Las Octavitas (the octaves) is a vestige of the “Octavas,” the medieval Catholic tradition of celebrating religious events for eight days, for example from one Sunday to the next Sunday. Back in the day, this was one of the ways, the Church controlled every aspect of life.
The octave of Three Kings Day January 6 extends Christmas in Puerto Rico from January 7 to 14.
Sometimes two different aspects of an event were celebrated. Christmas celebrates the birth of Christ, and the octava of Christmas on January 1st celebrates the Solemnity of Mary, his mother. So you get the celebration of mother and child.
The concept is a bit like musical octaves where the same note repeats at higher and lower frequencies. For example on the piano, there is a middle C note, several higher Cs and several lower Cs. It’s the same tone at different frequencies.
On string instruments, if you softly touch the string at certain points, you block the main frequency of the string and only let through very high frequencies or “harmonics” which sound almost like whistles. You can do this on violins and guitars.
In a similar sense, religious folk were trying to elevate their experience into a higher frequency or harmonic.
There where so many religious celebrations all year long that the Catholic church reduced their number in 1568 and again in 1955. Today Catholics only celebrate octavas of Christmas, Easter and Pentacost.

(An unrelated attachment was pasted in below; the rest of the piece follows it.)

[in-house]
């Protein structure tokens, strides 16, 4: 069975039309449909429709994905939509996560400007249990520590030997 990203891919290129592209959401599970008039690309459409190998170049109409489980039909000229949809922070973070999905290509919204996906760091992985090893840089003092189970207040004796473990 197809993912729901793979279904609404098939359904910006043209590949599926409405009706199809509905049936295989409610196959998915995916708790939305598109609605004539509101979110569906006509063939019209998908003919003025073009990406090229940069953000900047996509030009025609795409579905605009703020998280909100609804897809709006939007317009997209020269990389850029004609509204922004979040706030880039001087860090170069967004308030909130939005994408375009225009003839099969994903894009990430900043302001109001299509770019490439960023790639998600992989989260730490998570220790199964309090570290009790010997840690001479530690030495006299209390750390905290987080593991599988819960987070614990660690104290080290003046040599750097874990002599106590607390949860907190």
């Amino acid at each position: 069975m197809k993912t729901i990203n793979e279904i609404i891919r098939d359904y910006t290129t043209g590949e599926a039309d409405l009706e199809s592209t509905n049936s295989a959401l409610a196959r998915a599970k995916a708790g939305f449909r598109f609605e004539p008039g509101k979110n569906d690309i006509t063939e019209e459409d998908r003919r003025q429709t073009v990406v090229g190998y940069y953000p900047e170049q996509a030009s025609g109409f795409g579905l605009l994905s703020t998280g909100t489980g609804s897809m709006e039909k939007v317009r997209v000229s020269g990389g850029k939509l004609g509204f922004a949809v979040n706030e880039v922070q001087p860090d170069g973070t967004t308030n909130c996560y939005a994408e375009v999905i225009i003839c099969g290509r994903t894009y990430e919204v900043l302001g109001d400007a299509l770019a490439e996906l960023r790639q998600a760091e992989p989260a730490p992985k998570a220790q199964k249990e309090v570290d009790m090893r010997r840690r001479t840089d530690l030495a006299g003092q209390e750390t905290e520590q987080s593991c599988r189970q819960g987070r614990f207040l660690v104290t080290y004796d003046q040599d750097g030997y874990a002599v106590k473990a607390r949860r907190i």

Anyway Las Octavitas in Puerto Rico are a remnant of these traditions.
The Celebration in Puerto Rico
Puerto Ricans like all Caribbeans are a fun-loving people. Any day or night is reason enough to have a party with family and friends.
We still celebrate Las Octavitas. It brings us right up to Las Fiestas de la Calle San Sebastián, San Juan’s version of a patron saint festival in mid-January. Calle San Sebastián is a street of bars inside the walled city of Old San Juan. It’s always a place to go drinking and dancing.
Almost every Puerto Rican on the island, who can afford it, makes the journey goes to old San Juan and celebrates the holidays for six more days. We’ve never seen so many young Puerto Ricans in one place. We eat, drink, sing and dance bomba, plena, salsa and reggaeton. It’s wild. And then we go back to work.
Puerto Rico has the longest Christmas celebration in the world from Discovery Day on November 19 to the end of the San Sebastián Festival in mid-January.
Something similar happens in Brazil. The entire country basically shuts down from Christmas until the end of Carnival. It’s the Latin way.
Come and celebrate with us. In Puerto Rico, the party never stops.